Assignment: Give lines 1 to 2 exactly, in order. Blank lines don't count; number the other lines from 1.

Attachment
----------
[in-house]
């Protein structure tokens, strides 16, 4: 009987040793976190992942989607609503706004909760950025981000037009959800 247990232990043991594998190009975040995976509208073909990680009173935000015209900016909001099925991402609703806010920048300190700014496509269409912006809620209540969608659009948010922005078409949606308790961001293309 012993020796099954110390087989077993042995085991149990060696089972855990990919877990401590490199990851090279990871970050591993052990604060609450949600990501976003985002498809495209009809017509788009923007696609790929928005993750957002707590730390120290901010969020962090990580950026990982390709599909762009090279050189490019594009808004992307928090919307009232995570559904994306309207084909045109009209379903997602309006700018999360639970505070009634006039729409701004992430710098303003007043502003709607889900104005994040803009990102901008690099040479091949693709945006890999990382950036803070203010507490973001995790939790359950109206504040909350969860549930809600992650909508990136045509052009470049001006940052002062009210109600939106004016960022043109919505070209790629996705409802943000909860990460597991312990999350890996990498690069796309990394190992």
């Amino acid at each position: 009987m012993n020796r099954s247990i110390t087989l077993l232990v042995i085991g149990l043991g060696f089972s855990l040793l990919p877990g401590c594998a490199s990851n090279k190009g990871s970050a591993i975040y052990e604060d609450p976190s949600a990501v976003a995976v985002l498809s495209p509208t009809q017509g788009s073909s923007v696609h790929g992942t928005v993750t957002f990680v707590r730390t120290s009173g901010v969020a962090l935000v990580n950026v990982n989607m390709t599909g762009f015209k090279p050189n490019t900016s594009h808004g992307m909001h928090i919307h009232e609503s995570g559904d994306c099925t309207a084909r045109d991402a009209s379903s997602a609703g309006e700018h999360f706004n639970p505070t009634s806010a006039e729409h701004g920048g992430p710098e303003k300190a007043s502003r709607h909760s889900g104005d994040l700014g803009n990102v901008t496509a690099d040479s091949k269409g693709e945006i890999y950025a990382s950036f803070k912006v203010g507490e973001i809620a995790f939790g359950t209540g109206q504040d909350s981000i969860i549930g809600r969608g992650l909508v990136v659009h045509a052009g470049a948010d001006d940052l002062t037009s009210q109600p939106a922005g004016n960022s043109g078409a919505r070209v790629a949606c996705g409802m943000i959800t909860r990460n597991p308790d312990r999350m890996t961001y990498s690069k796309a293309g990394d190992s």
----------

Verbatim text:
[in-house]
């Protein structure tokens, strides 16, 4: 009987040793976190992942989607609503706004909760950025981000037009959800 247990232990043991594998190009975040995976509208073909990680009173935000015209900016909001099925991402609703806010920048300190700014496509269409912006809620209540969608659009948010922005078409949606308790961001293309 012993020796099954110390087989077993042995085991149990060696089972855990990919877990401590490199990851090279990871970050591993052990604060609450949600990501976003985002498809495209009809017509788009923007696609790929928005993750957002707590730390120290901010969020962090990580950026990982390709599909762009090279050189490019594009808004992307928090919307009232995570559904994306309207084909045109009209379903997602309006700018999360639970505070009634006039729409701004992430710098303003007043502003709607889900104005994040803009990102901008690099040479091949693709945006890999990382950036803070203010507490973001995790939790359950109206504040909350969860549930809600992650909508990136045509052009470049001006940052002062009210109600939106004016960022043109919505070209790629996705409802943000909860990460597991312990999350890996990498690069796309990394190992």